Presentation Title

Landscape and Seasonal Composition of Fish and Jellyfish Assemblages in Puget Sound Surface Waters, and Relationships to Lower Trophic Levels and Abiotic Attributes

Session Title

Session S-01D: Pelagic Ecology in the Salish Sea I

Conference Track

Species and Food Webs

Conference Name

Salish Sea Ecosystem Conference (2014 : Seattle, Wash.)

Contributing Repository

Digital content made available by University Archives, Heritage Resources, Western Libraries, Western Washington University.

Start Date

30-4-2014 10:30 AM

End Date

30-4-2014 12:00 PM

Abstract

In Puget Sound, an oceanographically diverse and urbanized fjord estuary, understanding of pelagic ecology is poor, and systematic monitoring and assessment of living systems has long been neglected. As part of a project exploring assemblage composition of lower to middle trophic levels (microbes, phytoplankton, zooplankton, small pelagic fishes, and jellyfish) in surface waters across five oceanographic sub-basins of greater Puget Sound, we looked at biomass composition of fish and jellyfish assemblages, and related that structure to other trophic levels. In data from monthly sampling of 79 sites from April to October, 2011, biological composition differed geographically and seasonally but geographic differences were more distinct, and assemblage structure from each trophic level correlated with the other trophic levels and a suite of abiotic attributes. With respect to middle trophic levels, fish dominated in the two northern basins, whereas jellyfish dominated in the three southern basins. The strong biotic and abiotic spatial structure observed in our results indicates that different pelagic food webs exist across the Puget Sound ecosystem. Consequently, target conditions, current health status, or both, cannot be uniform across greater Puget Sound. These are critical considerations for management of the Puget Sound ecosystem, and we expect that further analysis of our results in the context of other studies will improve our understanding of the underlying causes of the patterns we observed across Puget Sound.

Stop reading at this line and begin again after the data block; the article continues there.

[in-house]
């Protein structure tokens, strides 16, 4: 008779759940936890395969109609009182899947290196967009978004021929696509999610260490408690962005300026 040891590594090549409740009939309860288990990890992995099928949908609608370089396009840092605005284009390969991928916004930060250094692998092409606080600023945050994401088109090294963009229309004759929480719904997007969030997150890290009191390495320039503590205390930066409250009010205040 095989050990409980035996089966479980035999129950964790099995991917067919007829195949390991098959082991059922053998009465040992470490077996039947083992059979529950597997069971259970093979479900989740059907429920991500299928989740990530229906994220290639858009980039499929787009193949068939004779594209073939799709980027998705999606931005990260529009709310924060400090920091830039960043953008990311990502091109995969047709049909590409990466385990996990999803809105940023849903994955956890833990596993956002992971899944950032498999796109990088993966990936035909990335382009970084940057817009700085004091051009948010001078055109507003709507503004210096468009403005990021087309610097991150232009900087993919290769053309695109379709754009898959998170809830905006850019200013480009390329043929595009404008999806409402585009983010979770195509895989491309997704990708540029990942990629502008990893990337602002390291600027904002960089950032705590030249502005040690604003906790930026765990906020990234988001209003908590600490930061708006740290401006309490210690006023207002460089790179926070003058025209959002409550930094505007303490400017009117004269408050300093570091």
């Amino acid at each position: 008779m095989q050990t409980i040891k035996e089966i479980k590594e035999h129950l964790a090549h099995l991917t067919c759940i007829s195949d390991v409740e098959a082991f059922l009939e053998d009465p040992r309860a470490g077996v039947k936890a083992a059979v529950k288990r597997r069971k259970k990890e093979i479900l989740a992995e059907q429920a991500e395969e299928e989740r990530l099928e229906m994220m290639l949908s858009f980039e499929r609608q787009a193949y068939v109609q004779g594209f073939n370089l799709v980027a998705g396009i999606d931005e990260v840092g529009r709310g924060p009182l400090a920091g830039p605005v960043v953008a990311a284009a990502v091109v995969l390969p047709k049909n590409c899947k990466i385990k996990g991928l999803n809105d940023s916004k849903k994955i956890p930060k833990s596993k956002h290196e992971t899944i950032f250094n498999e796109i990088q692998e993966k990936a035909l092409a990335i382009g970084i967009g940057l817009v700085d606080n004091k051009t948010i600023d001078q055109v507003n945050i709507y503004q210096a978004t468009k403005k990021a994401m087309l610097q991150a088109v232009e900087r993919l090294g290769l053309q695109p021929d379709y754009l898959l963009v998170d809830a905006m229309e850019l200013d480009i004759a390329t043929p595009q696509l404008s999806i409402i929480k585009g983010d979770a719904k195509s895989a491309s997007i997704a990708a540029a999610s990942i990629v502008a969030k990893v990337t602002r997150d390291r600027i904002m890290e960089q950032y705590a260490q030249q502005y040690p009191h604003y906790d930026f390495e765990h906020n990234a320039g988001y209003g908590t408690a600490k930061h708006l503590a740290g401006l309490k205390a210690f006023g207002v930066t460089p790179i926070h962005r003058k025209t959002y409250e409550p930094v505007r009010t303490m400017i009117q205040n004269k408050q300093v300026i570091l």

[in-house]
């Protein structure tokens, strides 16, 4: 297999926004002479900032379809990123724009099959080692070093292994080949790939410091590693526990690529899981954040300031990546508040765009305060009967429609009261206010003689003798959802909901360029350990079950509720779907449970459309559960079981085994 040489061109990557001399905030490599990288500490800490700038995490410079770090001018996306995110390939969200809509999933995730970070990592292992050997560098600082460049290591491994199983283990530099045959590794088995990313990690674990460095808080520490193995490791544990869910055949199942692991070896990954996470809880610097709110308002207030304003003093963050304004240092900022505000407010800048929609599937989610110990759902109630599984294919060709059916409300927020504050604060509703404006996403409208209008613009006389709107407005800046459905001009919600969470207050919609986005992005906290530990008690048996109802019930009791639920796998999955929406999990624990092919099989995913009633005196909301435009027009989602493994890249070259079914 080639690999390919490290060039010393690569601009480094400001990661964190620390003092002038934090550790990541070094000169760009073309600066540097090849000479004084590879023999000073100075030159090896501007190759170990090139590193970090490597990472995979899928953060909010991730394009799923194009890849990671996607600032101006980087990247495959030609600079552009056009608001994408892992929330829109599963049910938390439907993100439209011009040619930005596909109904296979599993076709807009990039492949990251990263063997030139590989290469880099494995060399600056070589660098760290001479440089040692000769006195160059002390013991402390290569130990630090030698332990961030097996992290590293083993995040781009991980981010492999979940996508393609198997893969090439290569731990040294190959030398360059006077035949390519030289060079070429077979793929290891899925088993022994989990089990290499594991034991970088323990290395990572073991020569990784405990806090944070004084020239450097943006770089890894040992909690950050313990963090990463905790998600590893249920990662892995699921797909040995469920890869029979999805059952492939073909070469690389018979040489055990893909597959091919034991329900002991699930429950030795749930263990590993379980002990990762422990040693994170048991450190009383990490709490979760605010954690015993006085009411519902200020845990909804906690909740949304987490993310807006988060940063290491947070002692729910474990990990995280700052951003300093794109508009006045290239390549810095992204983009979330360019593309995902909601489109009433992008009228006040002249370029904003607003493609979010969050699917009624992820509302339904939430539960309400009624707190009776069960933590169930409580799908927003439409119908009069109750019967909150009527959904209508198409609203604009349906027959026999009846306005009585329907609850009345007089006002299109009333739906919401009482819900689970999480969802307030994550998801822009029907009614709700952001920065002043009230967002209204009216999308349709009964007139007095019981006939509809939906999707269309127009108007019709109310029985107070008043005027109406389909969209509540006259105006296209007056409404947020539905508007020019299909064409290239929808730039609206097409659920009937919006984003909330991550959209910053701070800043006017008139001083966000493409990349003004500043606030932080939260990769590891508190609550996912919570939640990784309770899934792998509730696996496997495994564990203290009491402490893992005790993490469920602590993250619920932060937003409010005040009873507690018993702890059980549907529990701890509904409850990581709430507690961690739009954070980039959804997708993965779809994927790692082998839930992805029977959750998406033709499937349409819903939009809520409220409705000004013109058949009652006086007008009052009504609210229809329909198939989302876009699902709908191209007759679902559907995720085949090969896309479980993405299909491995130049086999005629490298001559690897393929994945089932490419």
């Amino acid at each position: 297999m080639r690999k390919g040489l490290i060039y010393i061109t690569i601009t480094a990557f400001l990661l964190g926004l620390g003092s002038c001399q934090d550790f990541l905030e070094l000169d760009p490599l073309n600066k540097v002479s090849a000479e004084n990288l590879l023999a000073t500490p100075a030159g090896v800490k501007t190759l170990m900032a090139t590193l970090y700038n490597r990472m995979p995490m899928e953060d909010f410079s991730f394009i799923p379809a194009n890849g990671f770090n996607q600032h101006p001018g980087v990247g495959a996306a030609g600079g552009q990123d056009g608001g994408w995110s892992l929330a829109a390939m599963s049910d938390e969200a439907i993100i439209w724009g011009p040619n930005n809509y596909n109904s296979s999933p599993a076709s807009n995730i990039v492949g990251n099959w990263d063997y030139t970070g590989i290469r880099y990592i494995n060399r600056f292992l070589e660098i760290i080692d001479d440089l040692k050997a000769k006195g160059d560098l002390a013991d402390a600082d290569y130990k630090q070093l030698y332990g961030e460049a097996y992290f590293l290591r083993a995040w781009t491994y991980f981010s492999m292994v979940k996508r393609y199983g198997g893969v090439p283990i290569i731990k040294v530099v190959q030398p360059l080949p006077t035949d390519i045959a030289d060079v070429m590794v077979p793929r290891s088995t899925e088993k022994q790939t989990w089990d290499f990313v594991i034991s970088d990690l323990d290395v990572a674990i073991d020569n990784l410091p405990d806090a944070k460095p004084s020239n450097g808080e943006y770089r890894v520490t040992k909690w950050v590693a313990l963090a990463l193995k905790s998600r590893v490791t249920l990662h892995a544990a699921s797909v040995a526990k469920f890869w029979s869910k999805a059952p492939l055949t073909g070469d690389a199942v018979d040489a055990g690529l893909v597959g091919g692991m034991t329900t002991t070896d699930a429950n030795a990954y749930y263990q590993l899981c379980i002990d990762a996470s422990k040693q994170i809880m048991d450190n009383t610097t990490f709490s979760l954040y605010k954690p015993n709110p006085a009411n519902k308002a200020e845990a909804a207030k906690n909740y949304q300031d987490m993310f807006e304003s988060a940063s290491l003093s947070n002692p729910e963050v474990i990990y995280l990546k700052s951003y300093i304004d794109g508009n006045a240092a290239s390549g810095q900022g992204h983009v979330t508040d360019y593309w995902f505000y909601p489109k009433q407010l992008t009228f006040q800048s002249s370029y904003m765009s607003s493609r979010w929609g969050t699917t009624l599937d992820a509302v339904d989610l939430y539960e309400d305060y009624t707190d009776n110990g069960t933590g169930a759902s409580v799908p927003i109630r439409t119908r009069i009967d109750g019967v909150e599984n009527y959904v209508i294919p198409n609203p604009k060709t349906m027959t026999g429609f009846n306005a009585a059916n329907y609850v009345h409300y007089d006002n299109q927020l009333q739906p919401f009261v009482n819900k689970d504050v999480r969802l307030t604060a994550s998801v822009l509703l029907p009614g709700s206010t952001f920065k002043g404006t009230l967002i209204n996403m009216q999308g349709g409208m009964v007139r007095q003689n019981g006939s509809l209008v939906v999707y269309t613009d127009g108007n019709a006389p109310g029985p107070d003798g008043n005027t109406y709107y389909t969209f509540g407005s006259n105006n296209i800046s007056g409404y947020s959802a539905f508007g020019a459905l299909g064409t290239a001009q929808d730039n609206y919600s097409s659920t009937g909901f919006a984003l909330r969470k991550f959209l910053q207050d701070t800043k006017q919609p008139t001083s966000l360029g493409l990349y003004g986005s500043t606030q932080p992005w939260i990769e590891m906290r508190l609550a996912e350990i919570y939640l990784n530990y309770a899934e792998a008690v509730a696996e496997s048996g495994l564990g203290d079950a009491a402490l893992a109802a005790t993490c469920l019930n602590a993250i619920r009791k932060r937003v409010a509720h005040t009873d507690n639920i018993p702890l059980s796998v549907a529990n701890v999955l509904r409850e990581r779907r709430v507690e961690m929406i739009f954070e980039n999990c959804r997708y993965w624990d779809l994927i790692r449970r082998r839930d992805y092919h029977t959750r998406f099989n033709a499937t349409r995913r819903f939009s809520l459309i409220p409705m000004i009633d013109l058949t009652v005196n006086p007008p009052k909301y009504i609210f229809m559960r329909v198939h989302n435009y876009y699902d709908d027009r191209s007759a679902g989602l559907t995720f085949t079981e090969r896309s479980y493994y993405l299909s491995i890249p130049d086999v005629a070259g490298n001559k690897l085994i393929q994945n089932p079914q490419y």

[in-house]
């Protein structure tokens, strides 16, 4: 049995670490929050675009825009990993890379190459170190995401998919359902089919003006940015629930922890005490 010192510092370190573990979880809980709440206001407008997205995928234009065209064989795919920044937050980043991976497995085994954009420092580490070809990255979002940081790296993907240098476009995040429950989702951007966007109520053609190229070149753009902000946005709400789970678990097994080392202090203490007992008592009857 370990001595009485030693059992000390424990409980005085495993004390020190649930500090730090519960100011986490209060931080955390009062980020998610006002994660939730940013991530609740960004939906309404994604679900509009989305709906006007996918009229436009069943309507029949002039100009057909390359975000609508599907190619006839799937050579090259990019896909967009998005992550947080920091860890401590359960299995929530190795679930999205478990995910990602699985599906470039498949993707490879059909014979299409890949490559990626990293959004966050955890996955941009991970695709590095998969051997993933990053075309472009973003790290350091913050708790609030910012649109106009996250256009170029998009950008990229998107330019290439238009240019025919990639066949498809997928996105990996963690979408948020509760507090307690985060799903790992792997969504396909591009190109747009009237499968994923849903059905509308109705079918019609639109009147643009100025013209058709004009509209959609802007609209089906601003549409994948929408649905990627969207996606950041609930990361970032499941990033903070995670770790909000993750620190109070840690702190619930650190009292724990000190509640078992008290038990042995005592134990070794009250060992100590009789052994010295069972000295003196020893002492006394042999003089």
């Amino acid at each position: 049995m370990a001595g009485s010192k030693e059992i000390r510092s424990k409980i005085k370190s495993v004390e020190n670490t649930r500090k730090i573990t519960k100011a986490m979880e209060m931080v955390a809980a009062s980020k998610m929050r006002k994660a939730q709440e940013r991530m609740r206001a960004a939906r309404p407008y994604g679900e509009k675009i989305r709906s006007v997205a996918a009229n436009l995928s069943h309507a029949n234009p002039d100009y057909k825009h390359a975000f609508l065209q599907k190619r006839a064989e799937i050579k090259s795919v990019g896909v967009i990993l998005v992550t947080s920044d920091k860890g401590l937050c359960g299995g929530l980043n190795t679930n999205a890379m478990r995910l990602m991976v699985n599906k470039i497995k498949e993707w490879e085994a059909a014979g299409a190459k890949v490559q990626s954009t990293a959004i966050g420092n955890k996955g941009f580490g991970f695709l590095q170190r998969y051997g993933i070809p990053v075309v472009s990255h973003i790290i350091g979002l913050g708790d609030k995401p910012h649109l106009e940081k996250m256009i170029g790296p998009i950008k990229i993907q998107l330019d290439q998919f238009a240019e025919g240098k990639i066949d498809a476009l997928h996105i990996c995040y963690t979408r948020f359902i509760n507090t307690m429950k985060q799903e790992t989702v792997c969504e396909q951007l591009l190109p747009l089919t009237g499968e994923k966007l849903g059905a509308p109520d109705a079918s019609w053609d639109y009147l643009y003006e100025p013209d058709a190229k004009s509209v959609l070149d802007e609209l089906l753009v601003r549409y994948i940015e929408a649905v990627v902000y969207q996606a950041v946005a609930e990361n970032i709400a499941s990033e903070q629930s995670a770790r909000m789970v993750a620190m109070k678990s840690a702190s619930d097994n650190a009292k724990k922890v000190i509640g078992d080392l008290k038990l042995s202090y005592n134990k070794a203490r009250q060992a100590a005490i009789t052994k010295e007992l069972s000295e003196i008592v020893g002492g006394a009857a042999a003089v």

Rights

This resource is displayed for educational purposes only and may be subject to U.S. and international copyright laws. For more information about rights or obtaining copies of this resource, please contact University Archives, Heritage Resources, Western Libraries, Western Washington University, Bellingham, WA 98225-9103, USA (360-650-7534; heritage.resources@wwu.edu) and refer to the collection name and identifier. Any materials cited must be attributed to the Salish Sea Ecosystem Conference Records, University Archives, Heritage Resources, Western Libraries, Western Washington University.

Language

English

Format

application/pdf

Type

Text

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Apr 30th, 10:30 AM Apr 30th, 12:00 PM

Landscape and Seasonal Composition of Fish and Jellyfish Assemblages in Puget Sound Surface Waters, and Relationships to Lower Trophic Levels and Abiotic Attributes

Room 611-612

In Puget Sound, an oceanographically diverse and urbanized fjord estuary, understanding of pelagic ecology is poor, and systematic monitoring and assessment of living systems has long been neglected. As part of a project exploring assemblage composition of lower to middle trophic levels (microbes, phytoplankton, zooplankton, small pelagic fishes, and jellyfish) in surface waters across five oceanographic sub-basins of greater Puget Sound, we looked at biomass composition of fish and jellyfish assemblages, and related that structure to other trophic levels. In data from monthly sampling of 79 sites from April to October, 2011, biological composition differed geographically and seasonally but geographic differences were more distinct, and assemblage structure from each trophic level correlated with the other trophic levels and a suite of abiotic attributes. With respect to middle trophic levels, fish dominated in the two northern basins, whereas jellyfish dominated in the three southern basins. The strong biotic and abiotic spatial structure observed in our results indicates that different pelagic food webs exist across the Puget Sound ecosystem. Consequently, target conditions, current health status, or both, cannot be uniform across greater Puget Sound. These are critical considerations for management of the Puget Sound ecosystem, and we expect that further analysis of our results in the context of other studies will improve our understanding of the underlying causes of the patterns we observed across Puget Sound.